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Contextual Data Is Paramount in Disrupting Digital Asset Management

The pervasiveness of mobile technology has played a vital role in increasing accessibility to asset management, but it’s just a start.

By Jordanne Pavao

The digital landscape of the investment management industry has become a more accessible, fast-paced terrain. The emergence of easy-to-consume digital asset management products such as Robinhood and Ellevest have lowered the barriers for novice and savvy investors alike, giving them instant, round-the-clock access to their portfolios.

These automated services now enable investors to keep pace with constantly changing markets, minimize missed opportunities, and understand the returns on their investments. To that end, the investment management industry at large is feeling the pressure to provide the same “always on” experience that today’s customers have come to expect from retail, banking, and other fields. This notion of ubiquitous connectivity is challenging traditional wealth management companies to reimagine the role that asset management plays throughout a client’s life.

Barriers to Transformation

The pervasiveness of mobile technology has played a vital role in increasing accessibility to asset management, but it’s just a start. There are steps yet to be taken that can disrupt the current state of digital asset management and better serve clients.

First-mover advantage will be granted to digital asset management offerings that take relevant action based on dynamic situational factors that impact a client’s personal investment goals or the state of his portfolio.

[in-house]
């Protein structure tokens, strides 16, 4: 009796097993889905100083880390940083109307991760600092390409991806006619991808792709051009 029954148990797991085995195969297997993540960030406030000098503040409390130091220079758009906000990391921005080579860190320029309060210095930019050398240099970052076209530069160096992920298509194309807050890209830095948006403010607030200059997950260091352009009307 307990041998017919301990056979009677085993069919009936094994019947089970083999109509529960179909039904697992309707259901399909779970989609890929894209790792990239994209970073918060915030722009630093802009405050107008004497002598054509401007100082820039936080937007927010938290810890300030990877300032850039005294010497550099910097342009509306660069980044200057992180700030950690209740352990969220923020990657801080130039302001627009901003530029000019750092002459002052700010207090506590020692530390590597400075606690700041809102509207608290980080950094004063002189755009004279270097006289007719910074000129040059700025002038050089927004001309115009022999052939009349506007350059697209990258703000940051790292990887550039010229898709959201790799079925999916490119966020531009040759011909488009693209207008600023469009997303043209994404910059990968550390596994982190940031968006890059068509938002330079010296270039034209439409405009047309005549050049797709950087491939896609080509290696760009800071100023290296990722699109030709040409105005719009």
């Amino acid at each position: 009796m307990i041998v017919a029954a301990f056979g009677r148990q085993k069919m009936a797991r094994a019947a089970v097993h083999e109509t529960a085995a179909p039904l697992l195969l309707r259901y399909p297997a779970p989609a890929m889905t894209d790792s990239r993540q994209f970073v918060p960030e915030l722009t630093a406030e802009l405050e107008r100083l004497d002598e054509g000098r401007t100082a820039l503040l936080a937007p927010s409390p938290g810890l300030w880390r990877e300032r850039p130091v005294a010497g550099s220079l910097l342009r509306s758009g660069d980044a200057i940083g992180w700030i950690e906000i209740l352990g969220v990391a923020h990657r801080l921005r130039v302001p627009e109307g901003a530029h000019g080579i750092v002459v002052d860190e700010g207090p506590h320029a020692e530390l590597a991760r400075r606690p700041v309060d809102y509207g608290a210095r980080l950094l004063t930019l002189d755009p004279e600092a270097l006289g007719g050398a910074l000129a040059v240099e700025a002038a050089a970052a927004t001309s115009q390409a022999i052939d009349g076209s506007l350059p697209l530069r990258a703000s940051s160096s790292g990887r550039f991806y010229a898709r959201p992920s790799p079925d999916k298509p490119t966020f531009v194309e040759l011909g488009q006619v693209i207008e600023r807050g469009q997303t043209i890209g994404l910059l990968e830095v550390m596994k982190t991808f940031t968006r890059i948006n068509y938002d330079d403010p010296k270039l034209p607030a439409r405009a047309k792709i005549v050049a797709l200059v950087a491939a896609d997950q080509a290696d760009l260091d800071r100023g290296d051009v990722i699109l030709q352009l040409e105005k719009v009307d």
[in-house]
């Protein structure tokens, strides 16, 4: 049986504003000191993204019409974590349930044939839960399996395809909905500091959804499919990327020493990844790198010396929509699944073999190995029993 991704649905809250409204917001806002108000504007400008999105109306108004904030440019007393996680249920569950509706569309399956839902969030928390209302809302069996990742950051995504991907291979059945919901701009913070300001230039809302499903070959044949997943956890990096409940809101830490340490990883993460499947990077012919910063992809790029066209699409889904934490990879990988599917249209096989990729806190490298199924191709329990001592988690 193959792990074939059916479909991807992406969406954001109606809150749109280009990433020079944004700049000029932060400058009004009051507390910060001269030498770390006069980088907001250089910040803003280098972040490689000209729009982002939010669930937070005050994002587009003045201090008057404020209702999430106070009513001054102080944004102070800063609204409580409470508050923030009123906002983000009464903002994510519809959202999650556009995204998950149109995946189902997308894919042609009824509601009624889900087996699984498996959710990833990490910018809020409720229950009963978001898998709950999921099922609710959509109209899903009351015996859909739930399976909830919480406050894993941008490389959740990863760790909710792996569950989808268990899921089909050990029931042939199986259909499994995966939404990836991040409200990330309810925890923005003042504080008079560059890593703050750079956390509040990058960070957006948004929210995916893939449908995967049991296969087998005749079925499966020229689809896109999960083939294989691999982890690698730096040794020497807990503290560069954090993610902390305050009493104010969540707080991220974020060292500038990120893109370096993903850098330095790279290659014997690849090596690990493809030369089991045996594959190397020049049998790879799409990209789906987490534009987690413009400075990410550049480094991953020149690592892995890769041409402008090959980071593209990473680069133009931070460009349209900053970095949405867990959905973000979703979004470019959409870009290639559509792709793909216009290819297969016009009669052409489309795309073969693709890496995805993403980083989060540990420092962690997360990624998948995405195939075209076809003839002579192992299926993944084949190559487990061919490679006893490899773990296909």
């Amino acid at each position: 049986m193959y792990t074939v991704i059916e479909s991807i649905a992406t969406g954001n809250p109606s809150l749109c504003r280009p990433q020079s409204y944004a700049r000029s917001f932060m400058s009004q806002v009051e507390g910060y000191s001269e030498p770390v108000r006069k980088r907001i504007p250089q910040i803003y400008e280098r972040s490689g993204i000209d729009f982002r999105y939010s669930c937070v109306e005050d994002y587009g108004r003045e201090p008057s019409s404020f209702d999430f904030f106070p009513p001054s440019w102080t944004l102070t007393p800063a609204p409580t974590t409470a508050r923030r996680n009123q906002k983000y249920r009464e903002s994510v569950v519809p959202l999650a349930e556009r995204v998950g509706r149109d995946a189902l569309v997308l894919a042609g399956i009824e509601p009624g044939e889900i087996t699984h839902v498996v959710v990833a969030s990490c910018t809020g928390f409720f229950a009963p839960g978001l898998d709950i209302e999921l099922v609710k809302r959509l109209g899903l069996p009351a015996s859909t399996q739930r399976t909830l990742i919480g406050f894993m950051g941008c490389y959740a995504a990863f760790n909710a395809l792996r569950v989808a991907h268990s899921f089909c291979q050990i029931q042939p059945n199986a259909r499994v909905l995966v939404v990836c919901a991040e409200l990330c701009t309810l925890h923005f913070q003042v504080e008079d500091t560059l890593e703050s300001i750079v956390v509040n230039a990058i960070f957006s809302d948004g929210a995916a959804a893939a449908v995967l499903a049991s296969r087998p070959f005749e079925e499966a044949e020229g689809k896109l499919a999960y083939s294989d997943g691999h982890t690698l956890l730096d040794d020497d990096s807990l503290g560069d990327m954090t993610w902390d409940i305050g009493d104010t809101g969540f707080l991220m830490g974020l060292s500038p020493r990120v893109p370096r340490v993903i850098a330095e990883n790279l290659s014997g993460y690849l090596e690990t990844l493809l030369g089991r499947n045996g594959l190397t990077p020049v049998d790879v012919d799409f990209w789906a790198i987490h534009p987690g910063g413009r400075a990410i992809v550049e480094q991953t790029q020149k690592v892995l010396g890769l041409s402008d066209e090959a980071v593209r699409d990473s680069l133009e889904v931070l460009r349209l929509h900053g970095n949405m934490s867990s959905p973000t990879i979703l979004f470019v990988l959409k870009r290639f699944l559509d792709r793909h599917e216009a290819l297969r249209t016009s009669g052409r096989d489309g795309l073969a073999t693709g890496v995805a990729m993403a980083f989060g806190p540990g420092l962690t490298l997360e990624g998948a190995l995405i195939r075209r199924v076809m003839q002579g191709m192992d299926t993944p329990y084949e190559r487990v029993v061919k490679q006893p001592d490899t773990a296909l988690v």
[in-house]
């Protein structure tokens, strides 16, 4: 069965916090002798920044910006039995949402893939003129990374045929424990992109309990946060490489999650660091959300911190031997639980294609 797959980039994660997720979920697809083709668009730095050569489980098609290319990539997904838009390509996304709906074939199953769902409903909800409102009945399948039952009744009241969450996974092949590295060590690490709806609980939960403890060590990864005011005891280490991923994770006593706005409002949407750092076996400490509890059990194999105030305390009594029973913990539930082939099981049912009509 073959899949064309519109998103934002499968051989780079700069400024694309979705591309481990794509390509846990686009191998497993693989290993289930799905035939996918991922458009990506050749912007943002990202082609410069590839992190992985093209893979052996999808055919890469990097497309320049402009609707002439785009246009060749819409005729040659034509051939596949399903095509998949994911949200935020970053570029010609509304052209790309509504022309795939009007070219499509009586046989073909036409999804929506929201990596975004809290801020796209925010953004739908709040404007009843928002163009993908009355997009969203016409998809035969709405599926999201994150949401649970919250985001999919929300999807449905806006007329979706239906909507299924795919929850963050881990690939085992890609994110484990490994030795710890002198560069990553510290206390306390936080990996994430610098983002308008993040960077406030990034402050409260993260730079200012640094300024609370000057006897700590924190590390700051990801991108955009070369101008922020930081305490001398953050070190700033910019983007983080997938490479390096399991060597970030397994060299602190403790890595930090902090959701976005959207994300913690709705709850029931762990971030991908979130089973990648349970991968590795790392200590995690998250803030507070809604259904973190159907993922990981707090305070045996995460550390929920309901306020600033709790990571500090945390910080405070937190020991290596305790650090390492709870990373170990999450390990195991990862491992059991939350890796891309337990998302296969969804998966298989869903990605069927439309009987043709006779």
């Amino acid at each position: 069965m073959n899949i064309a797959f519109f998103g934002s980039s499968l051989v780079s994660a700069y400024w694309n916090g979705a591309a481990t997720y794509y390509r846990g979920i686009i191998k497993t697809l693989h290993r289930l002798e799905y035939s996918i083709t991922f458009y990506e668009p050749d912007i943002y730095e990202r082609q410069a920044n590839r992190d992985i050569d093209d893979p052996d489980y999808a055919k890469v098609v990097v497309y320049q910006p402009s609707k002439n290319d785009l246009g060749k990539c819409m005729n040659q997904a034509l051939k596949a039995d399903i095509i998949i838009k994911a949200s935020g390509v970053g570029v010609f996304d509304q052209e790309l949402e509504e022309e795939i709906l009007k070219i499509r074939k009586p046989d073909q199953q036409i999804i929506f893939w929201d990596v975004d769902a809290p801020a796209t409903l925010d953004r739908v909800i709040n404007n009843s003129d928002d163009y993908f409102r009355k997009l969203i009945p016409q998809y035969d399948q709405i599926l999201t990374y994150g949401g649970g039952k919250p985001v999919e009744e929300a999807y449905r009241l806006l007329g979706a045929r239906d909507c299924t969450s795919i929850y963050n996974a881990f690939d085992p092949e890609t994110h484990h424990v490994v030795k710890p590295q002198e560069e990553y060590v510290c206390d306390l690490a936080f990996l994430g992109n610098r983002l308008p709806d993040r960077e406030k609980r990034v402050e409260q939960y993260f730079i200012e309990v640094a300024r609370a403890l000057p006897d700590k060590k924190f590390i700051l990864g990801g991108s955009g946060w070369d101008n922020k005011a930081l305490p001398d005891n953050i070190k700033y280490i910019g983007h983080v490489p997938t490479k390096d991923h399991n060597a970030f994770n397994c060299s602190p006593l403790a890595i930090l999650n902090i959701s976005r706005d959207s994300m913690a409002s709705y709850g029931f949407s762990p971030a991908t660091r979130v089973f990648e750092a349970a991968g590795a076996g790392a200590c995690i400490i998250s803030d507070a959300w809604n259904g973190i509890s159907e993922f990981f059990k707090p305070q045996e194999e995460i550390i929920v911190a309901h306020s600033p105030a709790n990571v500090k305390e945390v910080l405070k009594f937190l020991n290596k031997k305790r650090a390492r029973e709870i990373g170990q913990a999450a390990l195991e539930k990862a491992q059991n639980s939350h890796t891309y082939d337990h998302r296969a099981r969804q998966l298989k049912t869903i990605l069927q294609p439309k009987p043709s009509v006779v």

To date, “personalized” digital experiences are limited to proprietary data and manual client input. While this data is highly valuable, it’s considered table stakes and provides only a fragmented view of the client. In fact, this data is most valuable when combined with public data and sensory data from a client’s mobile device. This provides truly holistic views of clients, enabling wealth management firms to engage more intelligently and effectively with them.

For instance, a young investor’s promotion at work may provide her with more discretionary income. Based on the increase detected in her direct deposits, current investment portfolio and pertinent geopolitical events, she will receive a notification on her phone with options to move her idle funds into a relevant commodity exchange traded fund that will diversify her portfolio.

The next generation of digital asset management platforms will leverage contextual insight to adapt to each unique client’s needs—increasing the client’s financial literacy, reducing financial anxieties, and improving long-term financial wellness.

That said, bringing a high-impact, context-aware customer experience to market presents some struggles, including:

  • IT limitations: Many asset managers have adopted automatic investing algorithms, aka robo advisors, as their core digital offerings, but these services have limitations. Robo advisors typically use template-driven criteria to prompt quicker decisions. These systems can reduce costs and proliferate customer reach, but rigid algorithms don’t account for dynamic situational factors, such as geopolitical events, that can affect both investor and portfolio. Understanding a user’s unique context is key to delivering a proactive customer engagement strategy and helping investors make informed decisions at every stage.